SHAFAQNA – If Britain still presents itself to the world as a responsible nation, a nation for which human rights, and human dignity mean a great deal, Britain’s attitude towards war refugees speaks a different truth altogether.
While Britain ambitions still to grand-stand over nations – a shining beacon of liberty and freedom, its very rules, and its government have actively worked to keep families apart … all in the name of bureaucracy. As Britain continues to champion wars in the Middle East … and as millions continue still to flee before the fires Britain, and other western powers lit up, war refugees are being denied their dignity.
“I need my children. I miss them so much – I hear their voices every day…but they are not with me.” Those are the words of a Syrian mother whose family is being kept apart by the UK’s reunion rules for refugees.
Amal Alwadi and her husband Muhammed are living in Sheffield after their asylum applications were accepted by the British Government.
But their teenage son remains stranded in a refugee camp in Calais, while their 20-year-old daughter is living in Turkey.
In a video message to Theresa May, they described the pain of not seeing them in nine months.
“We fled our home country due to war, bombing and destruction – my children and I fled to other countries in Europe because our home was destroyed,” Mr Alwadi, a former lawyer, said.
“Now I can no longer see them and they can no longer see me.
“They need me, for they are my children, a piece of me.”
The Alwadi family became separated in 2012 when a crackdown on Arab Spring protests by the Syrian government and ensuing fighting forced them to flee to Libya.
But when the security situation there became increasingly dangerous amid violence by warring militias, Muhammed made the treacherous journey across the Mediterranean Sea to Italy.
He journeyed onwards to the UK and after being granted refugee status in December 2014, he immediately began the process of applying for family reunion.
Almost a year later his wife Amal and their two youngest children Lin and Majd were granted visas to join him, but the couple’s two eldest children were refused because they were over the age of 18.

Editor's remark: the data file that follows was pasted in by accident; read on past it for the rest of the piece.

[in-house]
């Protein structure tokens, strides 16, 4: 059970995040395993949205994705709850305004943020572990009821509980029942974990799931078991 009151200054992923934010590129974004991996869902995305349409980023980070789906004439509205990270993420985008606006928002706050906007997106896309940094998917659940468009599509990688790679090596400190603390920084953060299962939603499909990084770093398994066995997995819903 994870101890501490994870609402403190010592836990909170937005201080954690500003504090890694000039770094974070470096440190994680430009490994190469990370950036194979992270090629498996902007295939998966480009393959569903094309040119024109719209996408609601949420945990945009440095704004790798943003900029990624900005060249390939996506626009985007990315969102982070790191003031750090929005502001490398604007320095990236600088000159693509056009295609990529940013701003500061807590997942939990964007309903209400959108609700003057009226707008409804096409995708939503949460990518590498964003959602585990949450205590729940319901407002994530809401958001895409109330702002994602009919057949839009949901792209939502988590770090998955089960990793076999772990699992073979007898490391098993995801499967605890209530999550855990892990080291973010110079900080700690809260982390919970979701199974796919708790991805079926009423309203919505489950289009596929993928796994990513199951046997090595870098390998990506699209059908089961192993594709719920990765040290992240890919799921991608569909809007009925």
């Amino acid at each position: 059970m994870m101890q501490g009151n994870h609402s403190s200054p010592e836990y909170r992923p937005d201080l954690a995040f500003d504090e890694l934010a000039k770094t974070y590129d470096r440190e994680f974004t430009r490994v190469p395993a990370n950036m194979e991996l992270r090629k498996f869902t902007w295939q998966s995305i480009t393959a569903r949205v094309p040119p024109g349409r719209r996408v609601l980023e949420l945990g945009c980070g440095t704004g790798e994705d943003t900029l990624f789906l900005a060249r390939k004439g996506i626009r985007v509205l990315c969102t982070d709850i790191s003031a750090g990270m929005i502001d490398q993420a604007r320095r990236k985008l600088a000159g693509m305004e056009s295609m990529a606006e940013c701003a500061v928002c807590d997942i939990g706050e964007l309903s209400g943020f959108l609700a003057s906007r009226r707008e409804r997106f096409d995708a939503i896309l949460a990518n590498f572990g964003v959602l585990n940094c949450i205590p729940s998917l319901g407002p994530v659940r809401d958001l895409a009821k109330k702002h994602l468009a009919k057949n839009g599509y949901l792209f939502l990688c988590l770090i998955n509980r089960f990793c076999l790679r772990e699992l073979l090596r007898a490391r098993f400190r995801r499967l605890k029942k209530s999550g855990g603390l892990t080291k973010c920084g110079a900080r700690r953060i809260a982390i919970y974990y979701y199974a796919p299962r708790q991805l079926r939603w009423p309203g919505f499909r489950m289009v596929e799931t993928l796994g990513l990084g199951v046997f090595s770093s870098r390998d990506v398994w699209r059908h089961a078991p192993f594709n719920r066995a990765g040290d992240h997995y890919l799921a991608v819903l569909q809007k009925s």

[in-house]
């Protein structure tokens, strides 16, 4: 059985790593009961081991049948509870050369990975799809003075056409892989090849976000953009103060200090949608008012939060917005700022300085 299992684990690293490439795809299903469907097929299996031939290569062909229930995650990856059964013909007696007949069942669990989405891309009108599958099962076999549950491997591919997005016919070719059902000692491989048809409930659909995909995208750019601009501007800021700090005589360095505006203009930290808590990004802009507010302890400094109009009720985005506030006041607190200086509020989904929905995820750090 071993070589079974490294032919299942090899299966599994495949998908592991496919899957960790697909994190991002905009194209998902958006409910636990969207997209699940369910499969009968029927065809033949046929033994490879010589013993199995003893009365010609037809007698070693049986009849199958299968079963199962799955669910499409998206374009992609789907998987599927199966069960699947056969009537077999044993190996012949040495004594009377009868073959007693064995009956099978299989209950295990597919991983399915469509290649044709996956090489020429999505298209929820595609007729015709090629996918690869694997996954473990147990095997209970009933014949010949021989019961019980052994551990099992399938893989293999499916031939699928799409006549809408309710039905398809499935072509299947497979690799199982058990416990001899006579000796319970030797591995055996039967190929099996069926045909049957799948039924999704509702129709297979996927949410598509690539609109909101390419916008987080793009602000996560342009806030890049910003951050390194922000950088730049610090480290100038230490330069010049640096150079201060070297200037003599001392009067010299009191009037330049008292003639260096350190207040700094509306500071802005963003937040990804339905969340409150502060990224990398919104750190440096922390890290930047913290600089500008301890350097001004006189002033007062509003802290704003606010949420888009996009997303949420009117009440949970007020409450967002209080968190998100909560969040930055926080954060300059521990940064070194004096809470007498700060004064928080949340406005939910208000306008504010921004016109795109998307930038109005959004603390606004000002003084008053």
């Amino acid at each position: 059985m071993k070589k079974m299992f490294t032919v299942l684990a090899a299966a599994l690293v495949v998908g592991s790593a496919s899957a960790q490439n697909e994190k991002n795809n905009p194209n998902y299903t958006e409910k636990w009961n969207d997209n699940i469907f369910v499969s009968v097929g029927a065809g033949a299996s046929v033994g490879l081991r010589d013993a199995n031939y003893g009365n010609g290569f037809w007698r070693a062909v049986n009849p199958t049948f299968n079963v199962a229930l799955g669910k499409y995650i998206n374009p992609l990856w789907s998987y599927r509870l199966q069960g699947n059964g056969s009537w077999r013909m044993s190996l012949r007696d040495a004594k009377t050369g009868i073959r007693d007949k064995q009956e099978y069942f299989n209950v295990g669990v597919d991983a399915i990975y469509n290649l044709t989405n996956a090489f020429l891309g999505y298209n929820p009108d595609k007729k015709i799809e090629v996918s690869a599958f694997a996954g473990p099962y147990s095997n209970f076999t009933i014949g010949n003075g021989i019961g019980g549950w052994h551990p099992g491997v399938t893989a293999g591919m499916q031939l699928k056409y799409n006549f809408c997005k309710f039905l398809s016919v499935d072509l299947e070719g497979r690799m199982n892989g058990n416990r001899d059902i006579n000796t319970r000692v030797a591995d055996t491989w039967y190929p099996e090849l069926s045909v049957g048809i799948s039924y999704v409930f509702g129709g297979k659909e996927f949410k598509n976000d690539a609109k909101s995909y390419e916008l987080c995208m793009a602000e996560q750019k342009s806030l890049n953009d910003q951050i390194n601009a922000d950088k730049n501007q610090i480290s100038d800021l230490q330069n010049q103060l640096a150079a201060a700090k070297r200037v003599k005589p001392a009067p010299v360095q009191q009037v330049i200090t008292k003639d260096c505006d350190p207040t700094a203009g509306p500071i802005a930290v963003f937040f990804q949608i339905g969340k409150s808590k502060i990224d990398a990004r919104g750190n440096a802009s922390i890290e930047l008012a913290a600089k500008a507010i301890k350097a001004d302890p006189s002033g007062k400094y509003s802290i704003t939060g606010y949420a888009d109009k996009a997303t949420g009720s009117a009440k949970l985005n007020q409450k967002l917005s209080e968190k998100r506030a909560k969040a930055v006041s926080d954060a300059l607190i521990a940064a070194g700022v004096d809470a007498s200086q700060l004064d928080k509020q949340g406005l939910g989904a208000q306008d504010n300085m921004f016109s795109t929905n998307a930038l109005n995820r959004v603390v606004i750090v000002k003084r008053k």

“I need my children, I miss them so much,” Amal said.
“I still remember their voices in my ears every day. I miss their laughter, our late nights together, having fun together.
“Our life is truly heart-breaking without them.”
Their eldest son, Kusai, was living with his sister Athar in Turkey but decided to make the journey to France last year and has been living in Calais for five months.
His mother said he is aware of nightly attempts by fellow asylum seekers to reach the UK through the Channel Tunnel but she begs him not to make the attempt.
The video message to the Home Secretary was recorded as part of the British Red Cross’ “Torn Apart” campaign.
The charity is campaigning for a change in legislation to extend reunification to include young people who were living with their parents at the time they were forced to leave their home country.
Alex Fraser, its director of refugee support and international family tracing, said the Alwadi family was just one example of how current policy is forcing refugee families through more pain and trauma.
“No one should flee conflict only to endure more loss and pain simply because their child is over the age of 18,” he said.
“You do not stop becoming parents to your children when your child turns 18.
“Any parent will tell you that the love and concern you have for your child does not lessen as they get older, and so that is why we are calling on the government to make a change to the rules and enable families to build a new life together, safe from conflict and persecution.”
The Red Cross cited the Children Act 1989 among the examples of legislation classing young people up to the age of 25 in some circumstances.
The charity is working to reunite family members in the refugee crisis, helping 606 people so far this year.
Nick Clegg is among the politicians supporting the Torn Apart campaign.
“This is about decency and compassion. Families like the Alwadis have already had their lives turned upside down by conflict, they shouldn’t have their families torn apart by petty technicalities in Britain too,” the former deputy Prime Minister said.
“I hope the Home Secretary will listen to their story and those of families like them and expand the criteria to allow more families that have fled war and persecution can stay together.”